Acknowledging the progress made by Ankara on the issue of Kurdish cultural rights – the latest example being the start of a Kurdish language channel on state television – Kurds are increasingly prone to regard it as possible to secure the extension of these rights by democratic methods. Significantly, the AKP is the second choice of Kurdish voters in areas where the Kurdish nationalist party DTP normally has the strongest following. An amnesty for PKK militants requires the consent of the Turkish armed forces; however, although the Turkish military continues to have an important say in matters related to the PKK issue, the initiative in Turkish-Iraqi relations (where the matter of PKK is of key importance) has passed to the civilian leadership in Ankara.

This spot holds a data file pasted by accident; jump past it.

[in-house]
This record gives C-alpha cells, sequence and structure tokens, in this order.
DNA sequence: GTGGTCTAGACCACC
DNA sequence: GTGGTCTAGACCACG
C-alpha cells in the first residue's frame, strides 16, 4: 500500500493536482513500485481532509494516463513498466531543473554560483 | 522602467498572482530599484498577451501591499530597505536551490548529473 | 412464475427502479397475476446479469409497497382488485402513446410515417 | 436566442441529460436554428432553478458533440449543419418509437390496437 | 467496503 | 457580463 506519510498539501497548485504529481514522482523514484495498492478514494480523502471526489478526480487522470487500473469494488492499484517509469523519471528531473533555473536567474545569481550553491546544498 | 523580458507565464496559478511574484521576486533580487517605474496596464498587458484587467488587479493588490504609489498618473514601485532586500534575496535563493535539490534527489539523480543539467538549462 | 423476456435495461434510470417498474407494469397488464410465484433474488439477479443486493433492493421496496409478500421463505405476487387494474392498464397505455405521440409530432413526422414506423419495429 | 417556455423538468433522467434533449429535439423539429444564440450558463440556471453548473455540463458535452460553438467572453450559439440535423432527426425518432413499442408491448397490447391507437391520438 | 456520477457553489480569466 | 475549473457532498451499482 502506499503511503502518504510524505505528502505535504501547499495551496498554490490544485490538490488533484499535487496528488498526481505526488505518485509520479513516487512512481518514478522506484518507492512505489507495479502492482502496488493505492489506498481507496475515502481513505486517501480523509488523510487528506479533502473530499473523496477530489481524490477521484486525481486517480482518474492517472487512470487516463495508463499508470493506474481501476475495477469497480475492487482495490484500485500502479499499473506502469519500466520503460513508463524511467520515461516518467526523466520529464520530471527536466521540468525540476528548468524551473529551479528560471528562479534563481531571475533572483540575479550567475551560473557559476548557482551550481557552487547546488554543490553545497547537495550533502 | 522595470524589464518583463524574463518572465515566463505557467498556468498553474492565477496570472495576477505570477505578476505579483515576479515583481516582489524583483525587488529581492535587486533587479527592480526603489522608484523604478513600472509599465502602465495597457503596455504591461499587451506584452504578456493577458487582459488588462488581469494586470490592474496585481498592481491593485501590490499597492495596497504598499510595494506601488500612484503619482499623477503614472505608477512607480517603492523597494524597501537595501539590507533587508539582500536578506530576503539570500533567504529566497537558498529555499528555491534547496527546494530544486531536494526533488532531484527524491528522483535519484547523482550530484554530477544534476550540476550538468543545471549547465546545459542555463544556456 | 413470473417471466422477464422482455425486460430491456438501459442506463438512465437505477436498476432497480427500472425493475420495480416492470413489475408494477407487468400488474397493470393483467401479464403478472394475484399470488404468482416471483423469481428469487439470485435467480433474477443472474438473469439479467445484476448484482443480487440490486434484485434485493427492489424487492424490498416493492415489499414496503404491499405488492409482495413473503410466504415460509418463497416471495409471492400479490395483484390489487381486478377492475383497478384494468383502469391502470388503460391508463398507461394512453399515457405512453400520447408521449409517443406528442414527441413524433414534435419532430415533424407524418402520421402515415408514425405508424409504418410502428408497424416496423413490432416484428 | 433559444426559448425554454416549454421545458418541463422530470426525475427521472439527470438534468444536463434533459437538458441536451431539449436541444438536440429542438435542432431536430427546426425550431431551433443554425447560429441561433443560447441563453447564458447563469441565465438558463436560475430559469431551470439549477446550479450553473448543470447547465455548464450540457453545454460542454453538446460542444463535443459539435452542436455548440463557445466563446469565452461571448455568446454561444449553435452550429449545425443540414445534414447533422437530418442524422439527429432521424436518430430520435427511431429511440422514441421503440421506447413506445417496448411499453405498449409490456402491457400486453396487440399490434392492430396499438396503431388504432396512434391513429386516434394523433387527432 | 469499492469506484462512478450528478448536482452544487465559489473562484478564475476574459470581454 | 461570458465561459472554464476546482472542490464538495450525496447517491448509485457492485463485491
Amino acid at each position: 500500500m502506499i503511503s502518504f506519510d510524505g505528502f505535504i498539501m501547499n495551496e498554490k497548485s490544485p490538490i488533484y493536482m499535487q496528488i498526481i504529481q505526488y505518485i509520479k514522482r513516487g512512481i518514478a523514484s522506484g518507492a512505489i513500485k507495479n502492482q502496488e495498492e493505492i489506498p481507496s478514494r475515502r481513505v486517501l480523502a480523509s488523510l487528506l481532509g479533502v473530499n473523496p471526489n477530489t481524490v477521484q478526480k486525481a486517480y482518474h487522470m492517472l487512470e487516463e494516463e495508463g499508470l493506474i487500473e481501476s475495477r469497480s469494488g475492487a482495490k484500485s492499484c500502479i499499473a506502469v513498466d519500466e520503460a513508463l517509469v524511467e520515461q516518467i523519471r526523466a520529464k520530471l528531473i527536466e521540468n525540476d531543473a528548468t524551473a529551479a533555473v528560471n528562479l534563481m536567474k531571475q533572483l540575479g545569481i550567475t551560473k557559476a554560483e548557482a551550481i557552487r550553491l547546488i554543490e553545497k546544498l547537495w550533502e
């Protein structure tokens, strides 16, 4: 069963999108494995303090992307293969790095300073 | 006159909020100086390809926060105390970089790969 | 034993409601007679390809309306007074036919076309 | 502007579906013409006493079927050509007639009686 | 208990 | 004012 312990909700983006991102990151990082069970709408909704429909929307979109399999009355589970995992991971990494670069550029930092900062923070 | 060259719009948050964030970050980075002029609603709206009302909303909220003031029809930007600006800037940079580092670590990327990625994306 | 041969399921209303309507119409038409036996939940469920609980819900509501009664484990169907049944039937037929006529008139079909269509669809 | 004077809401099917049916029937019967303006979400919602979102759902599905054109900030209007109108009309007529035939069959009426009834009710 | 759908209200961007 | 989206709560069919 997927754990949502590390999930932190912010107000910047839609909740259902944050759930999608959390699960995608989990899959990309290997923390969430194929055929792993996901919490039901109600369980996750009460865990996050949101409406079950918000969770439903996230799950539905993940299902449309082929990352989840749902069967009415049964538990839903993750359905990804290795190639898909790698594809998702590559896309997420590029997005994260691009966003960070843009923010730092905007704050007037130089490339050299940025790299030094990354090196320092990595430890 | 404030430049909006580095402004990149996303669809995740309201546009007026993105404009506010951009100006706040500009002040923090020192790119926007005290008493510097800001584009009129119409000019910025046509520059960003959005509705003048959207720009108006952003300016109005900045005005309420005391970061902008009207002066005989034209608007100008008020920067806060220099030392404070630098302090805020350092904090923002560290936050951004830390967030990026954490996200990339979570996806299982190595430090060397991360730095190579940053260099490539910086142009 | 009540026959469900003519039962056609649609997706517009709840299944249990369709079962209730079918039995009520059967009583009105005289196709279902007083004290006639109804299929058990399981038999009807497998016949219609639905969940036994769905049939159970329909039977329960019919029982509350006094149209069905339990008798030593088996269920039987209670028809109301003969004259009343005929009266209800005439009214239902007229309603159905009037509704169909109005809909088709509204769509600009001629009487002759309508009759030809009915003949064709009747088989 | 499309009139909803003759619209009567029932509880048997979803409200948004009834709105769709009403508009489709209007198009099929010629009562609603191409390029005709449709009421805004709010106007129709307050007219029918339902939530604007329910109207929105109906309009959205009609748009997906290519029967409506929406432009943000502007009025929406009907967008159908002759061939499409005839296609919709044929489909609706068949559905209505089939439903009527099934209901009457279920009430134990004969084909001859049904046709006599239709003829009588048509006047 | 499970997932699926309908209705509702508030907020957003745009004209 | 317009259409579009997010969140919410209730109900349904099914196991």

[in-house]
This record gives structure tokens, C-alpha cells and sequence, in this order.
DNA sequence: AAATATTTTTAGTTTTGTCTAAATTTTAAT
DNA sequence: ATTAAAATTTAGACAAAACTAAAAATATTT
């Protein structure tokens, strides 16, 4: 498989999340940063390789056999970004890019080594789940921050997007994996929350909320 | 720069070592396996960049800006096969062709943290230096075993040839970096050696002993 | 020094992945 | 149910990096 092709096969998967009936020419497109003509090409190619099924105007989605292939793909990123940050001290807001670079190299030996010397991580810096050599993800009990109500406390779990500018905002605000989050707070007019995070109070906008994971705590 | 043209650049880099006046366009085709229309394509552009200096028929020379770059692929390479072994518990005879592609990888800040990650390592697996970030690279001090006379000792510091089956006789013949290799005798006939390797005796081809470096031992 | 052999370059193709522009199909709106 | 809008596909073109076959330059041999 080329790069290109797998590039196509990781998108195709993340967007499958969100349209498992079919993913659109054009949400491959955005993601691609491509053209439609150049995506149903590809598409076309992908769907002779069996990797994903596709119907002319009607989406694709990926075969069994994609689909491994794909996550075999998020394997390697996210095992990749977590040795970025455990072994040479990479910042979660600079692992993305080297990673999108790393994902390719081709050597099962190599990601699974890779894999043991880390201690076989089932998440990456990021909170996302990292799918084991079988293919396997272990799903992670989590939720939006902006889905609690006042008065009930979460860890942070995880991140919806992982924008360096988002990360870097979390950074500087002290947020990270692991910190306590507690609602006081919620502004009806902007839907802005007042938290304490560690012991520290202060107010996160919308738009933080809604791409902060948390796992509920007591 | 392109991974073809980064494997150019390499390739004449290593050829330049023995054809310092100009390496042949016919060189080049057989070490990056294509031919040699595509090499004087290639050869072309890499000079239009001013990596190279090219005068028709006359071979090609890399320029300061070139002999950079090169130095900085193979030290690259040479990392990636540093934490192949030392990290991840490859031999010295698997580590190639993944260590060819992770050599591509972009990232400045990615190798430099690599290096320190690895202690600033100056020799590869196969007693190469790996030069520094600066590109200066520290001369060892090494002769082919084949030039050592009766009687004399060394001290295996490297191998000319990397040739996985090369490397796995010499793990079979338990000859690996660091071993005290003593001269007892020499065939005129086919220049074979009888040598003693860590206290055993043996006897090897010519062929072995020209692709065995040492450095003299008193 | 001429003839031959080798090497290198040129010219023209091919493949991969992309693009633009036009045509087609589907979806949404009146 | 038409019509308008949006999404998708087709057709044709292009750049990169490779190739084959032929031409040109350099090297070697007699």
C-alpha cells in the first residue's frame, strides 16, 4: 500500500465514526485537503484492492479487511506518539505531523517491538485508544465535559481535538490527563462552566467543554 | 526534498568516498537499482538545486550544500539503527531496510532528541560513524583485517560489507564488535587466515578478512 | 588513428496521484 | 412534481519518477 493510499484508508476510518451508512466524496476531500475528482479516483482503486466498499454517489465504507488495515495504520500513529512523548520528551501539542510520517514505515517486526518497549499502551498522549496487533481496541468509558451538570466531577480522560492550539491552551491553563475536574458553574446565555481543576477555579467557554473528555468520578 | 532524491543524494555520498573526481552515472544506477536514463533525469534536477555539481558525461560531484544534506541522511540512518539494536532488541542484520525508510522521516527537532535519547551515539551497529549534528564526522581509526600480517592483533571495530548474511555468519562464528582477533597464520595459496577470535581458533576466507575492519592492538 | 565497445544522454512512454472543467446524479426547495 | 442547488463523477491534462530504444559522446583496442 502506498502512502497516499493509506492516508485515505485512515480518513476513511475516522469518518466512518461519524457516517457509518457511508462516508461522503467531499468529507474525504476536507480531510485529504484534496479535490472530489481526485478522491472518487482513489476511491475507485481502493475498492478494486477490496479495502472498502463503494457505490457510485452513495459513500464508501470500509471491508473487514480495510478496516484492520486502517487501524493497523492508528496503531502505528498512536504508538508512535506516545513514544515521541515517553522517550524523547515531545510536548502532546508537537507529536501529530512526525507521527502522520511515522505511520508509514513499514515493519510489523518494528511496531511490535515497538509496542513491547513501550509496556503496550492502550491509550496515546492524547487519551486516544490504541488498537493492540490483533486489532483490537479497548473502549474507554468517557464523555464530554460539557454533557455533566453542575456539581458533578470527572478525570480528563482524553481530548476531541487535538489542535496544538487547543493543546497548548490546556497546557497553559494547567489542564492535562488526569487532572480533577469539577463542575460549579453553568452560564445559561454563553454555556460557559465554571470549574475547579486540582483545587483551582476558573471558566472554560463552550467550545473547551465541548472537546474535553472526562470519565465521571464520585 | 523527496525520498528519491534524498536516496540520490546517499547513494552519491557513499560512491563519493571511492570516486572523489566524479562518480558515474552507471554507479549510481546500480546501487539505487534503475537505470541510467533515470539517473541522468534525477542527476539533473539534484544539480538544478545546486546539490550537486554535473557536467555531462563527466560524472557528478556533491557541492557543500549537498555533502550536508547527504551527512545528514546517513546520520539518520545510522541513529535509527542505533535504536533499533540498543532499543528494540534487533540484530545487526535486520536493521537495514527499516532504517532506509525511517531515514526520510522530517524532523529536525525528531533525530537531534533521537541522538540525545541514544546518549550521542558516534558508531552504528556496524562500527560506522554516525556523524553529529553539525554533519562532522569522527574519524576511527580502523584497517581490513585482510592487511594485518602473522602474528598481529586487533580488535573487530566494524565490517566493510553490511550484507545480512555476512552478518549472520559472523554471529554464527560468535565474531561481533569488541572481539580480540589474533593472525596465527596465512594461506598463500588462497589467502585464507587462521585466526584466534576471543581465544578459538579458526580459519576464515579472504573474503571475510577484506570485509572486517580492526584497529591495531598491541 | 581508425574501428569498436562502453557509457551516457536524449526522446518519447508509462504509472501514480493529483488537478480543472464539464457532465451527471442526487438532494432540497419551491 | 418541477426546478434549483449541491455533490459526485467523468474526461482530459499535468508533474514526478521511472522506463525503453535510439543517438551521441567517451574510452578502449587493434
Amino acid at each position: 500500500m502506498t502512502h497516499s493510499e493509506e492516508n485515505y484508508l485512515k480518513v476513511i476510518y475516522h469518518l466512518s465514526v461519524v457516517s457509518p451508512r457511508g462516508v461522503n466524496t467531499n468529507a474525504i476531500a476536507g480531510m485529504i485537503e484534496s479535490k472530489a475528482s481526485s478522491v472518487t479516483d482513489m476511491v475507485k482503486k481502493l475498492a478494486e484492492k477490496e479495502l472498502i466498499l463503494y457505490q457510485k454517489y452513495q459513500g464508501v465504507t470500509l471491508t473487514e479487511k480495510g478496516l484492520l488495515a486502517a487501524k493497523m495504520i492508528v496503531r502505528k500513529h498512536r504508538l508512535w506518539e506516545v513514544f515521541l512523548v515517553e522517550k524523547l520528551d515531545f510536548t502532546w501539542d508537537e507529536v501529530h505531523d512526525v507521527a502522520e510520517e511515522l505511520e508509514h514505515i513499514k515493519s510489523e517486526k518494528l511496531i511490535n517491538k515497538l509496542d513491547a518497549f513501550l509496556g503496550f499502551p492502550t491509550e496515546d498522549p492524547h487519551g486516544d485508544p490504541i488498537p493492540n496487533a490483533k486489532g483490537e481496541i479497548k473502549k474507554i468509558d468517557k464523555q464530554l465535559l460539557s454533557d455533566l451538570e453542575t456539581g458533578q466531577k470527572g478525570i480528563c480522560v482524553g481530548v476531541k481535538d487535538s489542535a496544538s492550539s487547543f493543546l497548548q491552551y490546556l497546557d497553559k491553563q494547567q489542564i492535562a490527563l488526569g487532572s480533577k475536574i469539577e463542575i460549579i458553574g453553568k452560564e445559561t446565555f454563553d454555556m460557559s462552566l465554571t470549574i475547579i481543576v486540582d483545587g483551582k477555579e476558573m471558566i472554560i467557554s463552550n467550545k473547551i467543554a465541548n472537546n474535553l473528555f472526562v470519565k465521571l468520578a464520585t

A Kurdish Conference, scheduled to be held in Erbil toward the end of April or early in May, is going to host Kurdish representatives from Turkey, Iran and Syria. It is expected to call upon the PKK to lay down its arms. The Iraqi Kurds are mindful that, with the U.S. withdrawal from Iraq, they risk losing the advantage that they have enjoyed since the American invasion. That is probably the explanation for their decision to abandon their hostile stance towards Turkey. Especially regarding the future of Kirkuk, the Iraqi Kurds do not appear as uncompromising in their demands as they used to. The assertiveness of the Kurdish administration of northern Iraq regarding Kirkuk, which it wants to be incorporated in the Kurdish region, stands in direct proportion to the presence of U.S. troops; it is likely to decrease as the number of U.S. forces decrease. Sheltering the PKK, likewise, will cease to be a feasible option for the Kurdish administration.